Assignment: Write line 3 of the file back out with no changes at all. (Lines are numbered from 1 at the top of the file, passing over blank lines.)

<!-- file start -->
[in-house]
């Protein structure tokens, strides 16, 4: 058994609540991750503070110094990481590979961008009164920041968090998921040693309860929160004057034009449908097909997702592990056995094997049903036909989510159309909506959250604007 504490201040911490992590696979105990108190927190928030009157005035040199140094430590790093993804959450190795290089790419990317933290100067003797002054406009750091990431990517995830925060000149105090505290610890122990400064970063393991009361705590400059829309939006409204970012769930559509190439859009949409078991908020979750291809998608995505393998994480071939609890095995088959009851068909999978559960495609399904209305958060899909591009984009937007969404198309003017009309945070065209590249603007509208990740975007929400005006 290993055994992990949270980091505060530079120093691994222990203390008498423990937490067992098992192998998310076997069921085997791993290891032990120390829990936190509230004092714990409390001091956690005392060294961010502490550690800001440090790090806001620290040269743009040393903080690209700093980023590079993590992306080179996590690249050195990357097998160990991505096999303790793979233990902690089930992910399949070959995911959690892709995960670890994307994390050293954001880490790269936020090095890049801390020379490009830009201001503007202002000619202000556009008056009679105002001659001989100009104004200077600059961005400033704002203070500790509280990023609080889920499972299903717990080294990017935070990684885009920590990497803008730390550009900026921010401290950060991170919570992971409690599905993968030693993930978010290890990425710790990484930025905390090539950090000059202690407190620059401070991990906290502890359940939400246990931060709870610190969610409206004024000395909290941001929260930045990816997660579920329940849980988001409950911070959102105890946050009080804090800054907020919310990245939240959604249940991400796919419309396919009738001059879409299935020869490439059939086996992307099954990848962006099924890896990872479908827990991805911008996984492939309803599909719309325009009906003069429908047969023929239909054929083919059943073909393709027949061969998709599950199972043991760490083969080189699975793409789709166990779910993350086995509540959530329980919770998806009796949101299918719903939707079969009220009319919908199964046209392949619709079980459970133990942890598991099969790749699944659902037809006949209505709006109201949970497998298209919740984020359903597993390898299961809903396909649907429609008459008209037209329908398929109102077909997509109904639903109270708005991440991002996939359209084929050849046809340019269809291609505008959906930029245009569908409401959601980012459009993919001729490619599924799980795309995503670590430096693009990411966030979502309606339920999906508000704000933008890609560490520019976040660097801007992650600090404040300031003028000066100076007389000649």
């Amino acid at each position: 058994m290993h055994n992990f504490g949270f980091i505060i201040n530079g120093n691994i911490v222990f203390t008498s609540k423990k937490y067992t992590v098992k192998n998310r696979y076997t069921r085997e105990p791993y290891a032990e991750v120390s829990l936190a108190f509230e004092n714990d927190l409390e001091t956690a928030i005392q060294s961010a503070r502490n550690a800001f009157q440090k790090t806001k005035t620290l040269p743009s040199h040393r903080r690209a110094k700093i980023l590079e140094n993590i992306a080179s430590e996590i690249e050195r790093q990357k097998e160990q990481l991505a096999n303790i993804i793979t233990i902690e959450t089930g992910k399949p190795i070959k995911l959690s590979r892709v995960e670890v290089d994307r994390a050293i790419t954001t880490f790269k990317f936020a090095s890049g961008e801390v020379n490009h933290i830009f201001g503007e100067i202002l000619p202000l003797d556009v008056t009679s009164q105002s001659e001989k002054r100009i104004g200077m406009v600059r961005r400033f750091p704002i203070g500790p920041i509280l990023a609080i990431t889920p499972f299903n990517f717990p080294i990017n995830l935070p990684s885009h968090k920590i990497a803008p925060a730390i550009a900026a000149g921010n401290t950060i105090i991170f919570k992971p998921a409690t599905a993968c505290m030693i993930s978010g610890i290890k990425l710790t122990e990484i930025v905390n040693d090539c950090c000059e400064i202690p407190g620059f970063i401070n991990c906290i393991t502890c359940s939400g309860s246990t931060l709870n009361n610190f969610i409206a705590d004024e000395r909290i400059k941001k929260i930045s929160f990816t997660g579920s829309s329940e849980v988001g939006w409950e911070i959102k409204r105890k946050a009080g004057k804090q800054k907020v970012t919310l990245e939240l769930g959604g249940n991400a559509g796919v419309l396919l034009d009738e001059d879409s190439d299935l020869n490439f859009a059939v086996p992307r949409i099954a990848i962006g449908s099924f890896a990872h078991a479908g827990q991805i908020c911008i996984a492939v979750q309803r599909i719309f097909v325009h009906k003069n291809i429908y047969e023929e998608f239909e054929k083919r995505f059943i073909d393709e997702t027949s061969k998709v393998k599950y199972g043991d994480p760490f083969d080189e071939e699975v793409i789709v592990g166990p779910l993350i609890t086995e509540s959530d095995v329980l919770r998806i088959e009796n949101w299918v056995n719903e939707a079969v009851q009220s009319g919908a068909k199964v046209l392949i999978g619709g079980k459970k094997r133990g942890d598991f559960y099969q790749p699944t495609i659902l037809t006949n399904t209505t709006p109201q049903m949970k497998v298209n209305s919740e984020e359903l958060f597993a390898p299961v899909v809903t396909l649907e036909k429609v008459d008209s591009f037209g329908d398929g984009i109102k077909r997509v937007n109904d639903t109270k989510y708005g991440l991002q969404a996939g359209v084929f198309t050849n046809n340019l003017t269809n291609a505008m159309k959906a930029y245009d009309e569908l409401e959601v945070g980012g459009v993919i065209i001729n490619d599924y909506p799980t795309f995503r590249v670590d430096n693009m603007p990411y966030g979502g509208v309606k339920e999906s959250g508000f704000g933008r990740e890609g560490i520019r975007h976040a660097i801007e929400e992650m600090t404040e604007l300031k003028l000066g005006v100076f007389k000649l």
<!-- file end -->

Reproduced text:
């Amino acid at each position: 058994m290993h055994n992990f504490g949270f980091i505060i201040n530079g120093n691994i911490v222990f203390t008498s609540k423990k937490y067992t992590v098992k192998n998310r696979y076997t069921r085997e105990p791993y290891a032990e991750v120390s829990l936190a108190f509230e004092n714990d927190l409390e001091t956690a928030i005392q060294s961010a503070r502490n550690a800001f009157q440090k790090t806001k005035t620290l040269p743009s040199h040393r903080r690209a110094k700093i980023l590079e140094n993590i992306a080179s430590e996590i690249e050195r790093q990357k097998e160990q990481l991505a096999n303790i993804i793979t233990i902690e959450t089930g992910k399949p190795i070959k995911l959690s590979r892709v995960e670890v290089d994307r994390a050293i790419t954001t880490f790269k990317f936020a090095s890049g961008e801390v020379n490009h933290i830009f201001g503007e100067i202002l000619p202000l003797d556009v008056t009679s009164q105002s001659e001989k002054r100009i104004g200077m406009v600059r961005r400033f750091p704002i203070g500790p920041i509280l990023a609080i990431t889920p499972f299903n990517f717990p080294i990017n995830l935070p990684s885009h968090k920590i990497a803008p925060a730390i550009a900026a000149g921010n401290t950060i105090i991170f919570k992971p998921a409690t599905a993968c505290m030693i993930s978010g610890i290890k990425l710790t122990e990484i930025v905390n040693d090539c950090c000059e400064i202690p407190g620059f970063i401070n991990c906290i393991t502890c359940s939400g309860s246990t931060l709870n009361n610190f969610i409206a705590d004024e000395r909290i400059k941001k929260i930045s929160f990816t997660g579920s829309s329940e849980v988001g939006w409950e911070i959102k409204r105890k946050a009080g004057k804090q800054k907020v970012t919310l990245e939240l769930g959604g249940n991400a559509g796919v419309l396919l034009d009738e001059d879409s190439d299935l020869n490439f859009a059939v086996p992307r949409i099954a990848i962006g449908s099924f890896a990872h078991a479908g827990q991805i908020c911008i996984a492939v979750q309803r599909i719309f097909v325009h009906k003069n291809i429908y047969e023929e998608f239909e054929k083919r995505f059943i073909d393709e997702t027949s061969k998709v393998k599950y199972g043991d994480p760490f083969d080189e071939e699975v793409i789709v592990g166990p779910l993350i609890t086995e509540s959530d095995v329980l919770r998806i088959e009796n949101w299918v056995n719903e939707a079969v009851q009220s009319g919908a068909k199964v046209l392949i999978g619709g079980k459970k094997r133990g942890d598991f559960y099969q790749p699944t495609i659902l037809t006949n399904t209505t709006p109201q049903m949970k497998v298209n209305s919740e984020e359903l958060f597993a390898p299961v899909v809903t396909l649907e036909k429609v008459d008209s591009f037209g329908d398929g984009i109102k077909r997509v937007n109904d639903t109270k989510y708005g991440l991002q969404a996939g359209v084929f198309t050849n046809n340019l003017t269809n291609a505008m159309k959906a930029y245009d009309e569908l409401e959601v945070g980012g459009v993919i065209i001729n490619d599924y909506p799980t795309f995503r590249v670590d430096n693009m603007p990411y966030g979502g509208v309606k339920e999906s959250g508000f704000g933008r990740e890609g560490i520019r975007h976040a660097i801007e929400e992650m600090t404040e604007l300031k003028l000066g005006v100076f007389k000649l």